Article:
Long before having children I discovered Tea Collection, and I fell in designer love. Simple patterns and prints that were feminine but not frilly, and seperates that fit together without feeling matchy-matchy. Jocelyn was born and I kept my eye out for the opportunity to splurge, and I have found many.
I am not one to spend a lot on everyday clothes for the girls--not with the way they like to roll in the dirt or spill black bean soup. But special occasions are special and usually call for something more inspired. Inspiration has hit me (and the girls) many times throughout the last year and a half, as you can see in past posts: here, here, here and here.
A few weeks ago I was honored to be included in a group of parenting bloggers and local media to attend the Tea Collection's Fall Open Studio and catch a sneak peek at their new line. This was a great opportunity to interact with their designers and founders, and learn about the inspiration behind this new collection. If you are familiar with Tea, you know that they pick a destination for each season. Walking in, I could see right away that their choice was near and dear to my heart: Mexico (where I spent my honeymoon and discovered I was pregnant with Jocelyn).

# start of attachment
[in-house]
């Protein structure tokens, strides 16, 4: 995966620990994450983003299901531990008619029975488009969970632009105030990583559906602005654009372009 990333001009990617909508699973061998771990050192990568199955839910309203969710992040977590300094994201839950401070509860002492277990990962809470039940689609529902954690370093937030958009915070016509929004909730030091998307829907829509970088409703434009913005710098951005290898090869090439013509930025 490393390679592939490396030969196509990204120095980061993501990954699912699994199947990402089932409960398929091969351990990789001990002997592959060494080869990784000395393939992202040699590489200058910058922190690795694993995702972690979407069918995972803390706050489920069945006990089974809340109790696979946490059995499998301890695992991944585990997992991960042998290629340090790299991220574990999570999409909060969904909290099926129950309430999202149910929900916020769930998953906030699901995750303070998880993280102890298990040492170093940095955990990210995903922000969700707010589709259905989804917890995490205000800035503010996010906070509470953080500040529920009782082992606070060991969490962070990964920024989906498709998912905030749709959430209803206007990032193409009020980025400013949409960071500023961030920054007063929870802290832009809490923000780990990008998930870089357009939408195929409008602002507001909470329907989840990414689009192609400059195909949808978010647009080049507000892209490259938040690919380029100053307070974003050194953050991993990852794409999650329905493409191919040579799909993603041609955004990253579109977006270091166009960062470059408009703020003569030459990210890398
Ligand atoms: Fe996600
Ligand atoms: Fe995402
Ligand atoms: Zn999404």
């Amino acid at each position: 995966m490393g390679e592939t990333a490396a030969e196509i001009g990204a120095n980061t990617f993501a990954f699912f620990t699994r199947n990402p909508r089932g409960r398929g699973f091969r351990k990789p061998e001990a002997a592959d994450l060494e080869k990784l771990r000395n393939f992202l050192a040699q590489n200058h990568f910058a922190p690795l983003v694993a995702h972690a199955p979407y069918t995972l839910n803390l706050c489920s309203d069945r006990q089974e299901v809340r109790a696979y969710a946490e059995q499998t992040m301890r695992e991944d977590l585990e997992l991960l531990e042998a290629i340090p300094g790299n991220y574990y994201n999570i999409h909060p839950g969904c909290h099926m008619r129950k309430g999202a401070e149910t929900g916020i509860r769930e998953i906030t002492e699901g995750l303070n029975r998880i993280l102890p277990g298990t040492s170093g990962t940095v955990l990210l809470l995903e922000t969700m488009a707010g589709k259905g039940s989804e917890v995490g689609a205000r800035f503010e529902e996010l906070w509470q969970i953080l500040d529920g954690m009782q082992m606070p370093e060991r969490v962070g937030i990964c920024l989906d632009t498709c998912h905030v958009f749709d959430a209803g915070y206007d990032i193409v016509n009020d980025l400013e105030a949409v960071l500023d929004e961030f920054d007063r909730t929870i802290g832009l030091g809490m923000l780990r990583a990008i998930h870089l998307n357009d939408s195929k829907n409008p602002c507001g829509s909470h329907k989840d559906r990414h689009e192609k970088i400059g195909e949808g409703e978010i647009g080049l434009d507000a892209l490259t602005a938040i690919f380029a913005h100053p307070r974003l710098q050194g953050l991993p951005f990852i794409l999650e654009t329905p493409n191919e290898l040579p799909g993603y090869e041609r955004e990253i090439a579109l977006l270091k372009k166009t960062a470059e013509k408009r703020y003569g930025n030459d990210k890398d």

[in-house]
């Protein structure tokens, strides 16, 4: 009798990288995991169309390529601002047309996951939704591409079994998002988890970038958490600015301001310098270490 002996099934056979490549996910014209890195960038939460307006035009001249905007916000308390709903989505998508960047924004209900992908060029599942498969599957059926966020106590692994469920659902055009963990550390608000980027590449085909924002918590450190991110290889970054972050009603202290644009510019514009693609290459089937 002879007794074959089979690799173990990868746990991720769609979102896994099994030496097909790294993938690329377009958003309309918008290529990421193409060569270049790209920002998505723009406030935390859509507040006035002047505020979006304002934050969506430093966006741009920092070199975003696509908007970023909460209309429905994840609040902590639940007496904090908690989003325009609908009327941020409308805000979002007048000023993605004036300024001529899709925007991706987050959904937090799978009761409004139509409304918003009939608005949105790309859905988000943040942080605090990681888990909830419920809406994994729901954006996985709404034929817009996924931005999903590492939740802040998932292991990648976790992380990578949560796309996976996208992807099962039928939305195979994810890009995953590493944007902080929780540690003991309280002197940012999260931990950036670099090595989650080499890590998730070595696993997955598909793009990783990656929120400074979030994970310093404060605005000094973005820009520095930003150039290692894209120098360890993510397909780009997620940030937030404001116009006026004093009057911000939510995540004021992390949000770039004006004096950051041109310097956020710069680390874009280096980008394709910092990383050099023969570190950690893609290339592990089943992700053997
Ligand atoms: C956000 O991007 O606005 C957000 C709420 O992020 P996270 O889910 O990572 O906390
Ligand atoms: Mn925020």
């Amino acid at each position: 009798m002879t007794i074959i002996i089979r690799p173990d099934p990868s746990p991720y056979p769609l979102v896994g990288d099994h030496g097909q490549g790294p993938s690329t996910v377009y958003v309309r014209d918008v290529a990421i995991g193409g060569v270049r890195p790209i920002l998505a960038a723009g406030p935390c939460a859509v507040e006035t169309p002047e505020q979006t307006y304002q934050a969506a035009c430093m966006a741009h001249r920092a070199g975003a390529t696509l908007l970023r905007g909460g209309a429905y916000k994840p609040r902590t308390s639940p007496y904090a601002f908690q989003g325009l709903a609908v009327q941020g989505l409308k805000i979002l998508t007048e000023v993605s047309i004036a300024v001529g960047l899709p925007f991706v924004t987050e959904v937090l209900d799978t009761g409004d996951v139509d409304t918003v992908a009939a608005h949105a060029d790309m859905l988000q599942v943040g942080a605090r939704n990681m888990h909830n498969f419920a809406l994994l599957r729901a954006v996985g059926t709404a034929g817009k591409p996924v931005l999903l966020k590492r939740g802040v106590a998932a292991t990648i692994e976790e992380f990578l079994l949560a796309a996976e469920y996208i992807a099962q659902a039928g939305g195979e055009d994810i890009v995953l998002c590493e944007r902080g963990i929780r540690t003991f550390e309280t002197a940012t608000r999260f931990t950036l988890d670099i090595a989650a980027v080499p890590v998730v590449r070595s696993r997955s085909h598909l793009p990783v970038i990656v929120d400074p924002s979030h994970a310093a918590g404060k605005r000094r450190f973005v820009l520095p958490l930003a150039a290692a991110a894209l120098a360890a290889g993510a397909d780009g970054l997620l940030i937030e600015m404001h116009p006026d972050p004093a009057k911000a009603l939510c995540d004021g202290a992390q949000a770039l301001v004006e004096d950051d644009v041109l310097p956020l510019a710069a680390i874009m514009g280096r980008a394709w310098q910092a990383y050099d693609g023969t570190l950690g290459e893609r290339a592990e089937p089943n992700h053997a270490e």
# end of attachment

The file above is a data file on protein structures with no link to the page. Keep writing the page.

I nibbled on carnitas and sipped margaritas and listened as the two founders talked about how the company started and how they take their staff to each destination to learn about the culture. From flowers to Frida Kahlo, and luche libre to street markets. It's a bit of a departure (I believe) from their past collections. In past seasons they've used different prints but kept the same style of dresses and tops. They have stretched themselves and embraced a new fit, for both children and women.
The children's line is available now and the women's line will be available in August. I spent nearly ten minutes staring longingly at various items in the women's line, and I'm so excited that they have expanded beyond the few sweaters and tops that were available last season. Keep an eye out because you may see me enjoying my Tea here soon.